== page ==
Switch to English Language Passer en langue française Omschakelen naar Nederlandse Taal Wechseln Sie zu deutschen Sprache Passa alla lingua italiana
Members: 70,701   Posts: 1,548,421   Online: 1039
      
Page 1 of 2 12 LastLast
Results 1 to 10 of 13
  1. #1

    Join Date
    Mar 2005
    Location
    Toronto
    Shooter
    Medium Format
    Posts
    175

    Substitute for 3% acetic acid

    I sometimes have to use a 3% solution of acetic acid to clear the sediment or "haze" I get on prints after doing sepia toning (with thiocarbamide). I find I only get this haze when I am doing full sepia, ie: bleaching all the way back and toning to completion.

    Anyways, the 3% acetic acid clears this. That tip must have been in the Darkroom Cookbook. I have literally gallons of Kodak Indicator Stop Bath, and only a small bottle of 28% acetic acid. Can I use the Kodak Stop bath instead? Does anyone know what the working strength of Kodak Indicator Stop Bath is?

    Thanks!

  2. #2

    Join Date
    Feb 2012
    Location
    Penfield, NY
    Shooter
    35mm
    Posts
    1,037
    White vinegar is about 5% acetic acid.

  3. #3
    paul_c5x4's Avatar
    Join Date
    Apr 2009
    Location
    Ye Olde England
    Shooter
    Large Format
    Posts
    1,478
    Images
    23
    Kodak StopBath MSDS gives 85-90% of acetic acid - Working strength solutions would be 1-5%.

  4. #4

    Join Date
    Jul 2010
    Location
    Southern USA
    Shooter
    Multi Format
    Posts
    3,865
    Quote Originally Posted by Prof_Pixel View Post
    White vinegar is about 5% acetic acid.
    The strength depends on the manufacturer. Some brands are only 4% so you need to check the label.
    A rock pile ceases to be a rock pile the moment a single man contemplates it, bearing within him the image of a cathedral.

    ~Antoine de Saint-Exupery

  5. #5

    Join Date
    Sep 2002
    Location
    Oregon and Austria
    Shooter
    4x5 Format
    Posts
    839
    Kodak Indicator Stop should work just fine as long as the indicator dye has no effect on your prints. It shouldn't, since it has no effect on normally developed prints, but I don't do that much sepia toning, thus the disclaimer.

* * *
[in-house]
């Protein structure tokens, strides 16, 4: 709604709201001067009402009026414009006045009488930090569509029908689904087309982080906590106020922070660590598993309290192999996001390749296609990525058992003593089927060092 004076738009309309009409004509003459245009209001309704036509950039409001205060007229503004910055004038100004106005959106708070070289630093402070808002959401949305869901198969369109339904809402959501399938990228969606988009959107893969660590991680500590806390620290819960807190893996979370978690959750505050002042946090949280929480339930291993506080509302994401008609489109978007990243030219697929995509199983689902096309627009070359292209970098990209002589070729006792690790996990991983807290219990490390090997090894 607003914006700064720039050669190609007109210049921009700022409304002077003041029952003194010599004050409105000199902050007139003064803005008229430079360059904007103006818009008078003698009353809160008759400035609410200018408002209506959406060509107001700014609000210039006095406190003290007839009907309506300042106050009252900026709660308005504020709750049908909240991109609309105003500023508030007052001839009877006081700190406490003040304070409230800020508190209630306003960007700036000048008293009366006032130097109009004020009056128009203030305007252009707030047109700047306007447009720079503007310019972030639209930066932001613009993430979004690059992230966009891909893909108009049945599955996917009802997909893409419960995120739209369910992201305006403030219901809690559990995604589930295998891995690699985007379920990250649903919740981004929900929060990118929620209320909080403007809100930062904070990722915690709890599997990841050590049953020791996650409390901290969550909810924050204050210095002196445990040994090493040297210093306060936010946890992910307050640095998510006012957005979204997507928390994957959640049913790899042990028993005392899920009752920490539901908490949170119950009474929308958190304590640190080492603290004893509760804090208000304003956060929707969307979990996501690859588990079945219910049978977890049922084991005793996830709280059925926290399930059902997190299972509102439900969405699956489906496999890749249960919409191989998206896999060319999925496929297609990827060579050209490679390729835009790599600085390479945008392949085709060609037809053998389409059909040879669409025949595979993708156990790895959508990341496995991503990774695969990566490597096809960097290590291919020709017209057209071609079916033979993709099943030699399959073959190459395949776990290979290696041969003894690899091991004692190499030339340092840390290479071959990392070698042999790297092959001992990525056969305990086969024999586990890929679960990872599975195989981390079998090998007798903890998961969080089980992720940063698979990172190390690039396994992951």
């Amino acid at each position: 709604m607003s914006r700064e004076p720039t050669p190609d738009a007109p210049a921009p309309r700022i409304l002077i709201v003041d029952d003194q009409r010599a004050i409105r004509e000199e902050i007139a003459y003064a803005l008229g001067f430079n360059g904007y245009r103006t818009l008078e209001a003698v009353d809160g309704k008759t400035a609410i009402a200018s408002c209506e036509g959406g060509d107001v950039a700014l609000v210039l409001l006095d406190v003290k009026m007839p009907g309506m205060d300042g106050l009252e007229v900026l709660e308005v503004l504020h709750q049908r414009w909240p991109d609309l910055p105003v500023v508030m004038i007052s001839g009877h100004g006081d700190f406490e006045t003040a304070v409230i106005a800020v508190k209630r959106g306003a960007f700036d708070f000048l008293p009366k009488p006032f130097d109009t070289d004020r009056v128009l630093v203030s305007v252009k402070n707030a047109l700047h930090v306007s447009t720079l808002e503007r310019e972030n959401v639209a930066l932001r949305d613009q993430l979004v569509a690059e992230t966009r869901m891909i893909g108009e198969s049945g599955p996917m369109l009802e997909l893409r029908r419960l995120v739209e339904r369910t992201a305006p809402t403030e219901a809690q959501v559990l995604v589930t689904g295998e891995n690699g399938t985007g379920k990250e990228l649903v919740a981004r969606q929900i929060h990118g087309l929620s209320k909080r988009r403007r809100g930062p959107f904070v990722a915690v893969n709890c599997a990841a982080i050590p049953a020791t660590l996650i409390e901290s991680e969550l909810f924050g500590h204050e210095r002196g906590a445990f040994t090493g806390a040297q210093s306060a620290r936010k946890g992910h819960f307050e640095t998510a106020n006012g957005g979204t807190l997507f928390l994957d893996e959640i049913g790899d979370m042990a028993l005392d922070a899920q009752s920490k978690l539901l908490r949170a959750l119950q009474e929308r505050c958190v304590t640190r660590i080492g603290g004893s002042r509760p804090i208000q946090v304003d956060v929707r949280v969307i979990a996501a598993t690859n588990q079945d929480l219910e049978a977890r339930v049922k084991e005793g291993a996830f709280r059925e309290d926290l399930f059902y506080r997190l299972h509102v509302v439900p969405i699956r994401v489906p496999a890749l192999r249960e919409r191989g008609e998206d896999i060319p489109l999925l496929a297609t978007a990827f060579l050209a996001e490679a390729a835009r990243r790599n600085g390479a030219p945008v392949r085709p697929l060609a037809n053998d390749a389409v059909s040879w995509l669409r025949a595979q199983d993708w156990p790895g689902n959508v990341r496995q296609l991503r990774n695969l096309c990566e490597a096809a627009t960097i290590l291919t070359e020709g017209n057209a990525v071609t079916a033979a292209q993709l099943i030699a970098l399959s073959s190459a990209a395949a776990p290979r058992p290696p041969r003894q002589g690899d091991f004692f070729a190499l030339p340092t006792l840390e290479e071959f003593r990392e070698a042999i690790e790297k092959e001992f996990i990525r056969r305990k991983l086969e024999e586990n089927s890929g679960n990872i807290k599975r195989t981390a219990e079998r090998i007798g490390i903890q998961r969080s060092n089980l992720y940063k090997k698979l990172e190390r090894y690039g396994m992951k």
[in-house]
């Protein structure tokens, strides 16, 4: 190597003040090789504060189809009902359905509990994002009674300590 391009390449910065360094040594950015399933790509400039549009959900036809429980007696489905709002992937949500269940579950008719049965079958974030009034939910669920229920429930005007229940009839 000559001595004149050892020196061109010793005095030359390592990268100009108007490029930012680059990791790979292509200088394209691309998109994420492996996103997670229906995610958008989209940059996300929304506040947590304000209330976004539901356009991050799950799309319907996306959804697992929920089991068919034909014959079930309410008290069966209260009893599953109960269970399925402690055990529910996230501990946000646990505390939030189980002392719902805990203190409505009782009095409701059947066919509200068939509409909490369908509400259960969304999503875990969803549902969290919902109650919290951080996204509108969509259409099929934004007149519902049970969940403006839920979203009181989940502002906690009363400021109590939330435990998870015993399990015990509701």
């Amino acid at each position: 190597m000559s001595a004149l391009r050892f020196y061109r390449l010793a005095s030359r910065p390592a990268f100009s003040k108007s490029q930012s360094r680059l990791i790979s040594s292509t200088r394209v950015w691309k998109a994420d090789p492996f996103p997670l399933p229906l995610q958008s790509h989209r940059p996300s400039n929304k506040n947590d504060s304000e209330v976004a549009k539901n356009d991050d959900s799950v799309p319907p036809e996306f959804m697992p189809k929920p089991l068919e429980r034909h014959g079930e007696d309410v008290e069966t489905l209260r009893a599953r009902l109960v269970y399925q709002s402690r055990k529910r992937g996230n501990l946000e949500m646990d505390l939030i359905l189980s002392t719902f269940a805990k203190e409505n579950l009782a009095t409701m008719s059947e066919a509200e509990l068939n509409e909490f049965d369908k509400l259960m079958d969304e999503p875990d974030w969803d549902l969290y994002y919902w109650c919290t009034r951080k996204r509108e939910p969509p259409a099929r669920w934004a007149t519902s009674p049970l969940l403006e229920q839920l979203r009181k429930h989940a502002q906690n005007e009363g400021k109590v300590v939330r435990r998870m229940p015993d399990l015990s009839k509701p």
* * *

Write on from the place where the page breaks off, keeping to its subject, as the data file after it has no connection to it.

Assuming that the Kodak Indicator Stop concentrate is 90%, you can just dilute 1+30 and get very close to (just under) 3%. Adjust as needed if the solution is too weak.

    Best,

    Doremus

  6. #6

    Join Date
    May 2005
    Location
    Daventry, Northamptonshire, England
    Shooter
    35mm
    Posts
    6,999
    Does the Darkroom Cookbook say what the chemical link is between thiocarbamide, complete bleaching, full sepia toning and the creation of a haze and why 3% acetic acid is the cure?

    Thanks

    pentaxuser

  7. #7
    eclarke's Avatar
    Join Date
    Jun 2004
    Location
    New Berlin, Wi
    Shooter
    ULarge Format
    Posts
    1,955
    Images
    71
    Glacial Acetic Acid is pretty easy to get and pretty cheap..White vingegar is even easier!!

  8. #8

    Join Date
    Jul 2010
    Location
    Southern USA
    Shooter
    Multi Format
    Posts
    3,865
    Quote Originally Posted by eclarke View Post
    Glacial Acetic Acid is pretty easy to get and pretty cheap..White vingegar is even easier!!
    Depends on the amount. I don't know whether the cutoff is at a pint or a quart but 1 gallon is subject to HAZMAT charges. What most people do not realize is that glacial acetic acid is flammable hernce the HAZMAT charge. Buying the 80% form will not incur this extra charge.

    Food grade glacial acetic acid is available which suggests a food service supplier as a source. Curiously this strength is also available as kosher.
    Last edited by Gerald C Koch; 10-13-2013 at 01:21 PM. Click to view previous post history.
    A rock pile ceases to be a rock pile the moment a single man contemplates it, bearing within him the image of a cathedral.

    ~Antoine de Saint-Exupery

  9. #9

    Join Date
    Jul 2010
    Location
    Southern USA
    Shooter
    Multi Format
    Posts
    3,865
    Quote Originally Posted by pentaxuser View Post
    Does the Darkroom Cookbook say what the chemical link is between thiocarbamide, complete bleaching, full sepia toning and the creation of a haze and why 3% acetic acid is the cure?

    Thanks

    pentaxuser
    Since the haze is cleared by acetic acid I would say that it is caused by calcium carbonate being formed from hard water. The toner contains sodium carbonate in addition to thiocarbamide.
    A rock pile ceases to be a rock pile the moment a single man contemplates it, bearing within him the image of a cathedral.

    ~Antoine de Saint-Exupery

  10. #10

    Join Date
    May 2005
    Location
    Daventry, Northamptonshire, England
    Shooter
    35mm
    Posts
    6,999
    Thanks Gerald, that seems to make sense but it seems that it only happens to the OP when he does full bleaching but not partial bleaching and I cannot see how this is related. Maybe it is less a question of full bleaching and more a question of time since full bleaching will take longer as will full toning afterwards

    My other conclusion from what you have said is that it would also seem that if the water isn't hard then the haze won't happen. I have no idea how hard the water is in Toronto.

    The whole business of haze in relevant to me as in my part of the U.K the water is also classified as hard but there is hard and hard and Toronto water may have my water well beaten in the hardness stakes

    Am I on the right lines with my thoughts?

    Thanks

    pentaxuser

Page 1 of 2 12 LastLast


 

APUG PARTNERS EQUALLY FUNDING OUR COMMUNITY:



Contact Us  |  Support Us!  |  Advertise  |  Site Terms  |  Archive  —   Search  |  Mobile Device Access  |  RSS  |  Facebook  |  Linkedin